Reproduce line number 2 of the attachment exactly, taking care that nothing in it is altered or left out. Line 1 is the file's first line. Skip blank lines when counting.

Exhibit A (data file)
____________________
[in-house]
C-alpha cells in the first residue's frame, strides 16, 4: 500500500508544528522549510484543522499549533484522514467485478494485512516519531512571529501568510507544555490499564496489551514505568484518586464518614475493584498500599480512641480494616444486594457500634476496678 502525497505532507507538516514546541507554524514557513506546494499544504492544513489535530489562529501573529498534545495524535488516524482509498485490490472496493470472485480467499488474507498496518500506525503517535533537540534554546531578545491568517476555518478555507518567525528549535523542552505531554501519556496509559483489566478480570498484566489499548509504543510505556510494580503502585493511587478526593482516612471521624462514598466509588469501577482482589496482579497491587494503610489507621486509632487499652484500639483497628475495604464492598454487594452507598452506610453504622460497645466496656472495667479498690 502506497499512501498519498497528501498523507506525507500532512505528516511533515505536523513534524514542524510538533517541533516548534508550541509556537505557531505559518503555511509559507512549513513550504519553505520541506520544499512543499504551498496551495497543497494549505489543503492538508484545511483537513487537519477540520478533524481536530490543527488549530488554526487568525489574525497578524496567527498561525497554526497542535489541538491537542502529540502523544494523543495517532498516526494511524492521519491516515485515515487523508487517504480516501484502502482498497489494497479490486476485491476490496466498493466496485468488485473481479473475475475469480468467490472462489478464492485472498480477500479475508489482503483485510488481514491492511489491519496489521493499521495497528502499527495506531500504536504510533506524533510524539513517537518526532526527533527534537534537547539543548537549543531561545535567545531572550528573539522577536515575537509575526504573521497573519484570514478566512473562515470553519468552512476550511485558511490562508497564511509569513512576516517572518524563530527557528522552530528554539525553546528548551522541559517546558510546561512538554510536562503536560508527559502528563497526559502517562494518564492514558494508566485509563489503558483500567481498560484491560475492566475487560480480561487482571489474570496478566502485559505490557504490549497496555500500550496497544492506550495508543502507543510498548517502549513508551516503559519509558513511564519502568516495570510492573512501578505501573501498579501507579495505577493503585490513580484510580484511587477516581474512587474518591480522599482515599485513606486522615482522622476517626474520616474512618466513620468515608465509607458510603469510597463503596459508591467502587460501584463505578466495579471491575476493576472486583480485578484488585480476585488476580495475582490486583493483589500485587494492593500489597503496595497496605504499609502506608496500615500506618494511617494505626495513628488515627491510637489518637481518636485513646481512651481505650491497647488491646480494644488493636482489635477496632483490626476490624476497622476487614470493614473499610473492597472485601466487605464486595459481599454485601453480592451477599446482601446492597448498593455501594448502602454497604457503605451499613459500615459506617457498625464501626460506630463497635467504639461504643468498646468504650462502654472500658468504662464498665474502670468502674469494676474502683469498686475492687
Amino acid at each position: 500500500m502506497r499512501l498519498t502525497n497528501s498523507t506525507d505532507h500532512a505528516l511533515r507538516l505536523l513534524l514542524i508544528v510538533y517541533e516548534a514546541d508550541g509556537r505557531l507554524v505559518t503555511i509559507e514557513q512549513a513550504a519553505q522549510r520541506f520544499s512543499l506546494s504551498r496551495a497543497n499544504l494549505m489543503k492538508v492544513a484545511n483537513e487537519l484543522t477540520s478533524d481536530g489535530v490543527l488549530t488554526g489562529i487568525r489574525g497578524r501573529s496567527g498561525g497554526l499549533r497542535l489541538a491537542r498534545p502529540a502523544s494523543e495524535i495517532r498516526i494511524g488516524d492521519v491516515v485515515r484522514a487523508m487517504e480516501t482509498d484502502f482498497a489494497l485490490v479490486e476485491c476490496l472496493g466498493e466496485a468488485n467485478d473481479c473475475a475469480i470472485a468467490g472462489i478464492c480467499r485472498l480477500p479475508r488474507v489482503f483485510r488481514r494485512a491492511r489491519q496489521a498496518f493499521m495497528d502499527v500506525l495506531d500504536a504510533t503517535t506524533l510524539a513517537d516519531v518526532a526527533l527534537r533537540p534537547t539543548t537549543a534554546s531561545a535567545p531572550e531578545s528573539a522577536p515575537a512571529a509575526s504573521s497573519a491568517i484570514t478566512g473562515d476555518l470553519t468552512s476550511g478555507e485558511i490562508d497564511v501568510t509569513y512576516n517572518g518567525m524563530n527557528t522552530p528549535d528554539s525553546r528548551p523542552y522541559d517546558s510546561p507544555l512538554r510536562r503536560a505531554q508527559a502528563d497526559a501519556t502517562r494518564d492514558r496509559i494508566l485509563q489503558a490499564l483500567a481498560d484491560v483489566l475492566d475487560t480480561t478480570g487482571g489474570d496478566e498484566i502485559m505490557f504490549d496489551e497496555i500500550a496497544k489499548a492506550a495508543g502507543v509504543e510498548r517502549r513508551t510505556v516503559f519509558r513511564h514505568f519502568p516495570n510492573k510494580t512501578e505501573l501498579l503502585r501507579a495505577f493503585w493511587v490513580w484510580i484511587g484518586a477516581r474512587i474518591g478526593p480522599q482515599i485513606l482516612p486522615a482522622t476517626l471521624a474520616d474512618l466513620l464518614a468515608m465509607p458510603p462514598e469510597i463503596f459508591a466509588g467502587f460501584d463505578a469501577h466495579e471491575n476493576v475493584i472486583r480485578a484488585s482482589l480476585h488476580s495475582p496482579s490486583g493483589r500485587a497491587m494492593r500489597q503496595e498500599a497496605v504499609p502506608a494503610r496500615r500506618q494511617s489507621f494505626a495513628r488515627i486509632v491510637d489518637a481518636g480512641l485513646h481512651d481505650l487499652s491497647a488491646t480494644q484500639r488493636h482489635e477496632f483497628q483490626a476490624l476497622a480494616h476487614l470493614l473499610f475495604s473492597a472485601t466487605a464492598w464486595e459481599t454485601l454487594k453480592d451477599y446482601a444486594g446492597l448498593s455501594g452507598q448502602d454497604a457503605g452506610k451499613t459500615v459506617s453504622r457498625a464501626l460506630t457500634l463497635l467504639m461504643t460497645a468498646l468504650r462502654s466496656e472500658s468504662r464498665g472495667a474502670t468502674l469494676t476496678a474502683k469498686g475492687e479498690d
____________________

C-alpha cells in the first residue's frame, strides 16, 4: 500500500508544528522549510484543522499549533484522514467485478494485512516519531512571529501568510507544555490499564496489551514505568484518586464518614475493584498500599480512641480494616444486594457500634476496678 502525497505532507507538516514546541507554524514557513506546494499544504492544513489535530489562529501573529498534545495524535488516524482509498485490490472496493470472485480467499488474507498496518500506525503517535533537540534554546531578545491568517476555518478555507518567525528549535523542552505531554501519556496509559483489566478480570498484566489499548509504543510505556510494580503502585493511587478526593482516612471521624462514598466509588469501577482482589496482579497491587494503610489507621486509632487499652484500639483497628475495604464492598454487594452507598452506610453504622460497645466496656472495667479498690 502506497499512501498519498497528501498523507506525507500532512505528516511533515505536523513534524514542524510538533517541533516548534508550541509556537505557531505559518503555511509559507512549513513550504519553505520541506520544499512543499504551498496551495497543497494549505489543503492538508484545511483537513487537519477540520478533524481536530490543527488549530488554526487568525489574525497578524496567527498561525497554526497542535489541538491537542502529540502523544494523543495517532498516526494511524492521519491516515485515515487523508487517504480516501484502502482498497489494497479490486476485491476490496466498493466496485468488485473481479473475475475469480468467490472462489478464492485472498480477500479475508489482503483485510488481514491492511489491519496489521493499521495497528502499527495506531500504536504510533506524533510524539513517537518526532526527533527534537534537547539543548537549543531561545535567545531572550528573539522577536515575537509575526504573521497573519484570514478566512473562515470553519468552512476550511485558511490562508497564511509569513512576516517572518524563530527557528522552530528554539525553546528548551522541559517546558510546561512538554510536562503536560508527559502528563497526559502517562494518564492514558494508566485509563489503558483500567481498560484491560475492566475487560480480561487482571489474570496478566502485559505490557504490549497496555500500550496497544492506550495508543502507543510498548517502549513508551516503559519509558513511564519502568516495570510492573512501578505501573501498579501507579495505577493503585490513580484510580484511587477516581474512587474518591480522599482515599485513606486522615482522622476517626474520616474512618466513620468515608465509607458510603469510597463503596459508591467502587460501584463505578466495579471491575476493576472486583480485578484488585480476585488476580495475582490486583493483589500485587494492593500489597503496595497496605504499609502506608496500615500506618494511617494505626495513628488515627491510637489518637481518636485513646481512651481505650491497647488491646480494644488493636482489635477496632483490626476490624476497622476487614470493614473499610473492597472485601466487605464486595459481599454485601453480592451477599446482601446492597448498593455501594448502602454497604457503605451499613459500615459506617457498625464501626460506630463497635467504639461504643468498646468504650462502654472500658468504662464498665474502670468502674469494676474502683469498686475492687